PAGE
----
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(Also spelled Sabas).
Hermit, born at Mutalaska near Caesarea in Cappadocia, 439; died in his laura 5 December, 532. He entered a Basilian monastery aat the age of eight, came to Jerusalem in 456, lived five years in a cavern as a disciple of St. Euthymius, and, after spending some time in various monasteries, founded (483) the Laura Mar Sabe (restored in 1840) in the gorges of the Cedron, southeast of Jerusalem. Because some of his monks opposed his rule and demanded a priest as their abbot, Patriarch Salustius of Jerusalem ordained him in 491 and appointed archimandrite of all the monasteries in Palestine in 494. The opposition continued and he withdrew to the new laura which he had built near Thekoa. A strenuous opponent of the Monophysites and the Origenists he tried to influence the emperors against them by calling personally on Emperor Anastasius at Constantinople in 511 and on Justinian in 531. His authorship of "Typicon S. Sabæ" (Venice, 1545), a regulation for Divine worship throughout the year as well as his authorship of a monastic rule bearing the same title (Kurtz in "Byzant, Zeitschrift", III, Leipzig, 1894, 167-70), is doubtful. After him was named the Basilica of St. Sabas with its former monastery on the Aventine at Rome. His feast is on 5 December. Other saints of this name are:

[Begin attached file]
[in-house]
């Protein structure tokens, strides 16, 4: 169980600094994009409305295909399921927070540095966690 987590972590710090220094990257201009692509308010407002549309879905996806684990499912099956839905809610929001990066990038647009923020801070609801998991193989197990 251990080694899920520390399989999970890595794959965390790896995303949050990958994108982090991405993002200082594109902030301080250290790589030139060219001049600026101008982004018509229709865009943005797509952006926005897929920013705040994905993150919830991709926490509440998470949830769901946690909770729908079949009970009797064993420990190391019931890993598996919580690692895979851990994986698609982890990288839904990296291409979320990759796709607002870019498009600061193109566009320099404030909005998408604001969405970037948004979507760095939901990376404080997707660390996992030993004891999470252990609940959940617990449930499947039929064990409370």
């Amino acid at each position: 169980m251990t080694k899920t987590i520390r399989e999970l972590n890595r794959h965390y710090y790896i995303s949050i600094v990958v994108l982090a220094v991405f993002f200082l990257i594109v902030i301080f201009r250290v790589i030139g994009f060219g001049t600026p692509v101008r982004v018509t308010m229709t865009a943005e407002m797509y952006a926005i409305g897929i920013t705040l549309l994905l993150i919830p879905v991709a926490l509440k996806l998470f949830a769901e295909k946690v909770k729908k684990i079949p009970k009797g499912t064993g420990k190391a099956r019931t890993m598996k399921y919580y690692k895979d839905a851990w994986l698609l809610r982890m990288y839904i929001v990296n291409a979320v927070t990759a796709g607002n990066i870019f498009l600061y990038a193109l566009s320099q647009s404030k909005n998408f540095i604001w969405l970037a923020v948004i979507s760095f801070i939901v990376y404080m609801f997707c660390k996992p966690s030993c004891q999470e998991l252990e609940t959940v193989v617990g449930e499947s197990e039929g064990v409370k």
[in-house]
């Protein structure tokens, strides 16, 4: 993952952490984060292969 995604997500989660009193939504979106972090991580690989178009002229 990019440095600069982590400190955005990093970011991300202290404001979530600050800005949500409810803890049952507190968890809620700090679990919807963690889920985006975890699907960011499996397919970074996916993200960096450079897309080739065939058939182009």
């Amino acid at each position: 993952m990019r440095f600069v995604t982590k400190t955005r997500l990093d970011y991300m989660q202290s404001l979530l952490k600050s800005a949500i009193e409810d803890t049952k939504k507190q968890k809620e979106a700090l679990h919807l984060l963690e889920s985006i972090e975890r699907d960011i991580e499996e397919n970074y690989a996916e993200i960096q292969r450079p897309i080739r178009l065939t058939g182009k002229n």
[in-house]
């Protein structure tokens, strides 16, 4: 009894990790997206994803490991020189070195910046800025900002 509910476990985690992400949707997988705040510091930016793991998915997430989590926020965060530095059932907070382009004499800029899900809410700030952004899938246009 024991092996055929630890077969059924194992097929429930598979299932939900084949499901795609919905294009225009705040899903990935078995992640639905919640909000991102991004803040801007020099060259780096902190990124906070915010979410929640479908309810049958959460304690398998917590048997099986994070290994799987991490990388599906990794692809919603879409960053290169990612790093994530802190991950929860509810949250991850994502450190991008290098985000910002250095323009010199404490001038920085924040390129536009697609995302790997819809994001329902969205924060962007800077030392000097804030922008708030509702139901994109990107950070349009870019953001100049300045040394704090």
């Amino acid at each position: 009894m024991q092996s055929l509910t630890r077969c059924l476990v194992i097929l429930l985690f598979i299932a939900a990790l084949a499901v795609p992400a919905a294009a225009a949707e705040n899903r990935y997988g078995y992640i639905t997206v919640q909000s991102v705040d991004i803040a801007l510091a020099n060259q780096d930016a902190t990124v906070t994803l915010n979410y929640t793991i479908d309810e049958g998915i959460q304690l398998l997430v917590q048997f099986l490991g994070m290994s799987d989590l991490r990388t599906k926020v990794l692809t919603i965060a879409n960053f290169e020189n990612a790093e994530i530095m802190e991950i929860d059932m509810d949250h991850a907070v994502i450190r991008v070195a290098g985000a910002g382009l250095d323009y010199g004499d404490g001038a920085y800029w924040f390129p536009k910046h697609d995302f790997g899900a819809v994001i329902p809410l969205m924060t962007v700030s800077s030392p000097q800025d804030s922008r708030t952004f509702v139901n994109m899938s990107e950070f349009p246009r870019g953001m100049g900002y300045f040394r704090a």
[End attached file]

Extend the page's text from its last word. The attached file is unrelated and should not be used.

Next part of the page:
A Life in Greek by Cyril of Scythopolis was edited by Cotelier in Eccl. Graecae Monum., III (Paris, 1686) 220-376, and by Ponjalovskij together with an Old-Slavonian version (St. Petersburg, 1890); another old Life in Greek was edited by Koiklydes (Jerusalem, 1905).